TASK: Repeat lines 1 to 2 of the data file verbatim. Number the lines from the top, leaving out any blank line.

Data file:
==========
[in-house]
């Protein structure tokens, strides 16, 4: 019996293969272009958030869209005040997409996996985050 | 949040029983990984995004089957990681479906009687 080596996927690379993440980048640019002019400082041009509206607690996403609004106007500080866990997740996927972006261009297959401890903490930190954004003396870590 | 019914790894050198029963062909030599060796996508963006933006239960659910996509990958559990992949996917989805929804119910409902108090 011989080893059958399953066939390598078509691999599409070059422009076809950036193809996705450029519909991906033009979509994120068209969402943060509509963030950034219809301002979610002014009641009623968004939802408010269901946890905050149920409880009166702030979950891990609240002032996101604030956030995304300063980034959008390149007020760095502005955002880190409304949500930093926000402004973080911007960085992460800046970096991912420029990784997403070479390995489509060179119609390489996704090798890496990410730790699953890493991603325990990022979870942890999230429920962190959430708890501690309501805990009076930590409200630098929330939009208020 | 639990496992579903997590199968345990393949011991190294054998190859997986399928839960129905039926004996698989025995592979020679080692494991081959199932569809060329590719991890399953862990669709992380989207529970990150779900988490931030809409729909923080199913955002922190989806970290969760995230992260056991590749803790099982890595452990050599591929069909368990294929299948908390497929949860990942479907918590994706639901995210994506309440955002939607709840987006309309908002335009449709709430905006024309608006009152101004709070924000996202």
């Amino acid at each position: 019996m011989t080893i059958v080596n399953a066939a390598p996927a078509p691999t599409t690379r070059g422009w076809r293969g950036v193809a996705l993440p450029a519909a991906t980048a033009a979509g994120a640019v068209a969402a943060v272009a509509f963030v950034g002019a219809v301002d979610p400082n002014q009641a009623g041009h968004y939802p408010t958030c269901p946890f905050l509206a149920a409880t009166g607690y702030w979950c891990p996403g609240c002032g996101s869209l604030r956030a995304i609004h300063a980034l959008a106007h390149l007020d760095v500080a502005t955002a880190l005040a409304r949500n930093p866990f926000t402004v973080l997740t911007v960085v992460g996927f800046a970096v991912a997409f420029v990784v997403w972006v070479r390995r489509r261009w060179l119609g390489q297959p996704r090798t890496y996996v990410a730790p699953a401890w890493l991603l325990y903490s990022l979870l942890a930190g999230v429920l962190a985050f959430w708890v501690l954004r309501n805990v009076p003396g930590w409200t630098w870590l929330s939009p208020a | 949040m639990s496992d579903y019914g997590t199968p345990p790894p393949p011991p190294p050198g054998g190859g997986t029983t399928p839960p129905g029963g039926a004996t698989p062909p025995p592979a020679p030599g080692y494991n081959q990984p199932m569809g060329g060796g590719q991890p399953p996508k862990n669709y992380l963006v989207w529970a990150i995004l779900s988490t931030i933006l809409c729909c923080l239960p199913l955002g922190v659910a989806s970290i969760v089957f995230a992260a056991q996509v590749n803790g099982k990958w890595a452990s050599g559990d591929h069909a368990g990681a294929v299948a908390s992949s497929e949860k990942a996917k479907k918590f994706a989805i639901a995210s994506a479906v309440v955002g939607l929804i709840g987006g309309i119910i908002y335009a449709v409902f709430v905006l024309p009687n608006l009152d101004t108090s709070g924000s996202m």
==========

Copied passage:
[in-house]
């Protein structure tokens, strides 16, 4: 019996293969272009958030869209005040997409996996985050 | 949040029983990984995004089957990681479906009687 080596996927690379993440980048640019002019400082041009509206607690996403609004106007500080866990997740996927972006261009297959401890903490930190954004003396870590 | 019914790894050198029963062909030599060796996508963006933006239960659910996509990958559990992949996917989805929804119910409902108090 011989080893059958399953066939390598078509691999599409070059422009076809950036193809996705450029519909991906033009979509994120068209969402943060509509963030950034219809301002979610002014009641009623968004939802408010269901946890905050149920409880009166702030979950891990609240002032996101604030956030995304300063980034959008390149007020760095502005955002880190409304949500930093926000402004973080911007960085992460800046970096991912420029990784997403070479390995489509060179119609390489996704090798890496990410730790699953890493991603325990990022979870942890999230429920962190959430708890501690309501805990009076930590409200630098929330939009208020 | 639990496992579903997590199968345990393949011991190294054998190859997986399928839960129905039926004996698989025995592979020679080692494991081959199932569809060329590719991890399953862990669709992380989207529970990150779900988490931030809409729909923080199913955002922190989806970290969760995230992260056991590749803790099982890595452990050599591929069909368990294929299948908390497929949860990942479907918590994706639901995210994506309440955002939607709840987006309309908002335009449709709430905006024309608006009152101004709070924000996202």